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Annie Oakley

Mood and Setting Lesson
Mood and Setting

Mood & Setting Extensions

Mood & Setting PDF Downloads

Feelings Moods and Emotions II

Complete Mood & Setting Unit


3 Mood and Setting
Episode: Annie Oakley

Lesson Overview

The purpose of the lessons in this unit is to help Ohio students in grades 5-7 learn the characteristics of the literary text MOOD and SETTING indicators that they must master for their respective Ohio achievement tests. Special care has been taken to dovetail the lessons with the indicators and the types of questions commonly asked on Ohio tests. 

Ohio Academic Content Indicators

Interpret how an author’s choice of words appeals to the senses and suggests mood.

Distinguish how an author establishes mood and meaning through word choice, figurative language and syntax.

Interpret how mood or meaning is conveyed through word choice, figurative language and syntax.

Identify the influence of setting on the selection.

Identify the features of setting and explain their importance in literary text.

Analyze the features of the setting and their importance in a text.

Ohio Achievement/Proficiency Tests

Mood Question Types

  • What is the mood of the selection?
  • Given a list of emotion words, choose the one that suggests the mood of the selection.
  • The author used the word(s)/paragraph “xxxx.” What mood is the author creating?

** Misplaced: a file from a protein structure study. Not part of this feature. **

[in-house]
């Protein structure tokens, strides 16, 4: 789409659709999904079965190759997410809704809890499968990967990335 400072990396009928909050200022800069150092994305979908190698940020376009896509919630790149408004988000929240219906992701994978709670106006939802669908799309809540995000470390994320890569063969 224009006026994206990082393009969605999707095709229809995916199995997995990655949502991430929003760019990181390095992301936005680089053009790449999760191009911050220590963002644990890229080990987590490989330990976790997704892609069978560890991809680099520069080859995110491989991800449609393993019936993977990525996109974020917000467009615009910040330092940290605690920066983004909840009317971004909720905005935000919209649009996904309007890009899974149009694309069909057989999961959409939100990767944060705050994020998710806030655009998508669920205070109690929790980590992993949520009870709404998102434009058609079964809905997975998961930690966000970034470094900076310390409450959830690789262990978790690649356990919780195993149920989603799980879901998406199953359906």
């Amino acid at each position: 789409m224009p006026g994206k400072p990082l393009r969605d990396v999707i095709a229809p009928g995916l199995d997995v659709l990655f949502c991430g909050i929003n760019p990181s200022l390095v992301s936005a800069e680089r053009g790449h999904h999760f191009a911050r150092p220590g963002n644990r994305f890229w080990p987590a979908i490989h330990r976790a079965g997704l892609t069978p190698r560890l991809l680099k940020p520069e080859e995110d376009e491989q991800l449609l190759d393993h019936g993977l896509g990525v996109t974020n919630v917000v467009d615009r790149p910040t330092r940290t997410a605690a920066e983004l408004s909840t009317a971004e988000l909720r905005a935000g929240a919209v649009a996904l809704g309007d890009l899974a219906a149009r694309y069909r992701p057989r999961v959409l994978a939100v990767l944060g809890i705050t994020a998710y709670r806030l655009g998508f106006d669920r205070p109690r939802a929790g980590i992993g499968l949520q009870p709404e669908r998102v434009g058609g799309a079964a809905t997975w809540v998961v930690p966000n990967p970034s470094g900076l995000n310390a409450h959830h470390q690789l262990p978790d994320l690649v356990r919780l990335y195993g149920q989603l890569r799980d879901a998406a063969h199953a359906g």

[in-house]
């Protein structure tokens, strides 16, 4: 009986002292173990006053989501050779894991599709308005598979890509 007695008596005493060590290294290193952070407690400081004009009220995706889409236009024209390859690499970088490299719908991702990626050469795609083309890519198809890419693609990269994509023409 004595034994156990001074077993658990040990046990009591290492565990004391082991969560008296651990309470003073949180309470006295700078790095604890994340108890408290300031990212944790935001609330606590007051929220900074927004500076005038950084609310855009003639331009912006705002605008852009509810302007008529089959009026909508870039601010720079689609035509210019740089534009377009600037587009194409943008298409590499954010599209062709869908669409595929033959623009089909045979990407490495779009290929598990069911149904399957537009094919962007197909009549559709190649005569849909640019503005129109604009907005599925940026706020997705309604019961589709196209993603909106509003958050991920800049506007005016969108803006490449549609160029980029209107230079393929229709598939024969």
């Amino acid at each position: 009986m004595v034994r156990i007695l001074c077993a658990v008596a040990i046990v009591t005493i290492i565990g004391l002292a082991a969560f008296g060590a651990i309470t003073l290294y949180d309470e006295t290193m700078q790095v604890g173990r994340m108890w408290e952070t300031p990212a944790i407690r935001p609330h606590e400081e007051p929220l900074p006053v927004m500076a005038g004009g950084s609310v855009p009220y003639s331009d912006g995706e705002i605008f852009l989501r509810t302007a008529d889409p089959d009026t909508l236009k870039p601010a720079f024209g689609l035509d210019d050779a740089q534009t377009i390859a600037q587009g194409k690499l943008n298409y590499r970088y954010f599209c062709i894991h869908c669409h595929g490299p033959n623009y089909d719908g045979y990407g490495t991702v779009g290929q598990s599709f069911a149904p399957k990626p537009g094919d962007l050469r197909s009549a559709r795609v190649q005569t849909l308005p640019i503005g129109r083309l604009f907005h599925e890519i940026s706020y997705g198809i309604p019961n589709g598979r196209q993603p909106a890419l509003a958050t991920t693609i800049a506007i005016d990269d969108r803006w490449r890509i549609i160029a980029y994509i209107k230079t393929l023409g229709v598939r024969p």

• The author used the word(s) “xxxx.” What does/do the word(s) “xxxx” suggest about how Character X was feeling in the selection?
  • The author used the words “ xxxx xxxx xxxx xxxx.” What feeling does the language in the sentence/phrase primarily express?

 Setting Question Types

  • From a given list, choose the one that was a setting for the reading selection.
  • Where is Character X going during/after a given event from the selection?
  • Using a specific detail from the passage, identify the setting element (time, place, location) in which the story takes place. Then explain why the element is important to the story element (plot, theme, mood, etc.)

Annie Oakley
Episode Overview

This episode is about the famous 19th century American woman, Annie Oakley. In the tall tale portion of the episode, Annie saves a woman and her child from a raging fire by driving a team of horses up the side of a building and using her shooting skills.

Access this episode's Before Viewing and After Viewing discussion guides by downloading the complete unit guide.

Mood and Setting Lesson


  • Student Page: “Feelings, Moods, and Emotions II